One $20 bill can take a long time to get when it’s drug money, confiscated by law enforcement officials like Westerville Police Lt. PJ Scowden.
“I use this seizure money that we’ve taken off drug dealers to buy drugs from drug dealers,” Scowden said.
Drug arrests lead to other property grabs, as well. Cars and houses are big-ticket items. Those get sold at auction, and the cash is split among arresting agencies.
Police departments like Westerville use the money for non-budgeted items to help fight the war on drugs. Westerville recently purchased a night-vision sniper rifle, which otherwise would have been impossible for a small department to purchase.
The department also used forfeiture funds to buy automated fingerprint identification systems – an AFIS machine – that immediately scours a national database for possible matches.
“It can take seconds or years, depending on if the person ever had their fingerprints taken or ever been arrested,” Scowden said.
The first day the department had the machine; it turned up four positive hits.
Officer Ed Rickels of Whitehall said that his department purchased a $145,000 mobile SWAT command post with drug money - at no cost to taxpayers.
“All the walls in the truck are dry erase boards, so we can do assignments on the boards, layouts, whatever, and you can just wipe it off when you’re finished,” Rickels said.
It is functional and fitted for safety items, like a bulletproof body bunker.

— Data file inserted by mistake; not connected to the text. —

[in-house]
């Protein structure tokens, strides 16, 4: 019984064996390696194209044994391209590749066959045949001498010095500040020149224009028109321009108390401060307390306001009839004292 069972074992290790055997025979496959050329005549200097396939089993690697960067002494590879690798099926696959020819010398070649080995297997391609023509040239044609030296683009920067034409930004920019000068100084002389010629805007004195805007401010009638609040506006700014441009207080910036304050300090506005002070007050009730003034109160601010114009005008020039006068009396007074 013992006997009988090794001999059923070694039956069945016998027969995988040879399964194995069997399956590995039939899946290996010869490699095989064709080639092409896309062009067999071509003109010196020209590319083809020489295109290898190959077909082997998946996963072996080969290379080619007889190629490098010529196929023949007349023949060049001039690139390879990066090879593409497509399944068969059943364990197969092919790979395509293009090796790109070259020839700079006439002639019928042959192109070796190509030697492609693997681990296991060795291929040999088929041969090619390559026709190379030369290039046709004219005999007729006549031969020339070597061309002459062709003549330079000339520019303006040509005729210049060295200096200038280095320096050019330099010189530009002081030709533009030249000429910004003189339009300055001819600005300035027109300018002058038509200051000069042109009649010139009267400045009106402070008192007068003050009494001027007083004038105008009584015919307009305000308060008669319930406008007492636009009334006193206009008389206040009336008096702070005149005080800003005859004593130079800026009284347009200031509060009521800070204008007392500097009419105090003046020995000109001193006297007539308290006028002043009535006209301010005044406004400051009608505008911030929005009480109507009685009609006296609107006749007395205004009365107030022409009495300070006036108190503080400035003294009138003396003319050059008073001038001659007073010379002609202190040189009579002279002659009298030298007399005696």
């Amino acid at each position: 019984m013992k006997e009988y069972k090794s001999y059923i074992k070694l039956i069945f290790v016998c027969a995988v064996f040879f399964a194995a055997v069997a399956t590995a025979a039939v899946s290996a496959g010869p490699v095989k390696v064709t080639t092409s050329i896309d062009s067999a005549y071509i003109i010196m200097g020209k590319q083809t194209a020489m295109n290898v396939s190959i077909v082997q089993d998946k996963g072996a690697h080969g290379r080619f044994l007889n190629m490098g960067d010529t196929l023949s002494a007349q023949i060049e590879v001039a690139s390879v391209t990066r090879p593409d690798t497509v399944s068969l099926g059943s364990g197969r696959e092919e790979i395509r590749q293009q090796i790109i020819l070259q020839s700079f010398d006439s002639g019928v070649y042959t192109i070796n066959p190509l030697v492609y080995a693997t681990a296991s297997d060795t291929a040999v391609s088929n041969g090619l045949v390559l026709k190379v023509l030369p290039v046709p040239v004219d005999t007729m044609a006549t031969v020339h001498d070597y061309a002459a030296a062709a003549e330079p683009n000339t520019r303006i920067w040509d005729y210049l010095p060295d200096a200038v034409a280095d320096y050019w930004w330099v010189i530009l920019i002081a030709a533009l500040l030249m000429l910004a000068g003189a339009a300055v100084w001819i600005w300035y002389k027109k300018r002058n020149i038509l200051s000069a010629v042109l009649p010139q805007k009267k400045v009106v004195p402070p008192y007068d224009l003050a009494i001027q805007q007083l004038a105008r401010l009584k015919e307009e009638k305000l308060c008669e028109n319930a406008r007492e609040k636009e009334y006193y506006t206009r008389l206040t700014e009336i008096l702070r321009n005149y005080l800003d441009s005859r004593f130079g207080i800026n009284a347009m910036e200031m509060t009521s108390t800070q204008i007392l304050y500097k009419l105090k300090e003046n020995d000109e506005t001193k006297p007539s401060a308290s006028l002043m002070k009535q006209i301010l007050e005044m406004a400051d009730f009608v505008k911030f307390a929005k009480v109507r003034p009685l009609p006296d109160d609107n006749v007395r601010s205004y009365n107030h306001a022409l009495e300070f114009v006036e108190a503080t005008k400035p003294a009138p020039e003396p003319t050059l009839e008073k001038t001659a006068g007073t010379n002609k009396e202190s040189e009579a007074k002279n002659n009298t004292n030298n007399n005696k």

“A shield is usually a riot shield, it’s not ballistic proof. This is ballistic proof,” he said.
Whitehall also used drug money to upgrade the cameras in its cruisers.
The Ohio State Highway Patrol uses money it gets off the street for the state’s 33 drug-detecting K9s, as well as training and upkeep.
Columbus police are in line to purchase a command center using drug seizure money.
The department plans to enhance hostage negotiations by gathering all of the information at the scene and simultaneously sending it to everyone monitoring a standoff.
Fairfield County Sheriff Dave Phalen said the drug money helps enforcement programs stay afloat in Hocking and Fairfield counties.
One major bust turned a marijuana grow operation into a teaching tool.
“They had a lot of equipment, a lot of grow lights, a lot of different things, and we were able to give those to a number of the schools,” Phalen said.
The Fairfield County 911 center gets hundreds of calls a day. The usual calls include victims with chest pains or burglary calls. But with the forfeited funds, they were able to purchase a program that allows them to handle the unusual calls with quickness and ease.
Before the total response system, liability issues kept operators like Elizabeth Maple from giving any kind of medical instruction.
Now, if they can talk someone through CPR before medics get to a scene, they can make a real difference.
“Possibly save that person’s life,” Maple said.
The continuous turnover of drug money can benefit every citizen, right down to educating the littlest ones.
“A lot of things we wouldn’t be able to do, if not for the forfeiture drug money,” Phalen said.
The dollars from drugs are possibly the only instance where crime does pay in central Ohio communities.
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